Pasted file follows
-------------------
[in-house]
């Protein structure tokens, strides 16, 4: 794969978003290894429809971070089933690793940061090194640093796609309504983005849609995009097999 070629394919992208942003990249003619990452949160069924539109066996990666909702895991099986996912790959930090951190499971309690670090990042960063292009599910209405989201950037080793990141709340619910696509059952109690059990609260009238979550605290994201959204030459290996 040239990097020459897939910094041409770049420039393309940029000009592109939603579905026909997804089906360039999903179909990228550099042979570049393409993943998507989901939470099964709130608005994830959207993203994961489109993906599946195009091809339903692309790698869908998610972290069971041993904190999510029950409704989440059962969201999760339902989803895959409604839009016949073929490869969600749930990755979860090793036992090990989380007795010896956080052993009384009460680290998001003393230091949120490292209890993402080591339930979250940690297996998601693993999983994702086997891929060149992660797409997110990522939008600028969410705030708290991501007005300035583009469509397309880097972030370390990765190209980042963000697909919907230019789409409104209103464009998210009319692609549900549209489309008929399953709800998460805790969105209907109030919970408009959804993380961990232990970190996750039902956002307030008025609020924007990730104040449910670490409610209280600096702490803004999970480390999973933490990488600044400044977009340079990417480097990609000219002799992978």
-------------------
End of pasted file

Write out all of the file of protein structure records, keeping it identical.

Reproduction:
[in-house]
């Protein structure tokens, strides 16, 4: 794969978003290894429809971070089933690793940061090194640093796609309504983005849609995009097999 070629394919992208942003990249003619990452949160069924539109066996990666909702895991099986996912790959930090951190499971309690670090990042960063292009599910209405989201950037080793990141709340619910696509059952109690059990609260009238979550605290994201959204030459290996 040239990097020459897939910094041409770049420039393309940029000009592109939603579905026909997804089906360039999903179909990228550099042979570049393409993943998507989901939470099964709130608005994830959207993203994961489109993906599946195009091809339903692309790698869908998610972290069971041993904190999510029950409704989440059962969201999760339902989803895959409604839009016949073929490869969600749930990755979860090793036992090990989380007795010896956080052993009384009460680290998001003393230091949120490292209890993402080591339930979250940690297996998601693993999983994702086997891929060149992660797409997110990522939008600028969410705030708290991501007005300035583009469509397309880097972030370390990765190209980042963000697909919907230019789409409104209103464009998210009319692609549900549209489309008929399953709800998460805790969105209907109030919970408009959804993380961990232990970190996750039902956002307030008025609020924007990730104040449910670490409610209280600096702490803004999970480390999973933490990488600044400044977009340079990417480097990609000219002799992978």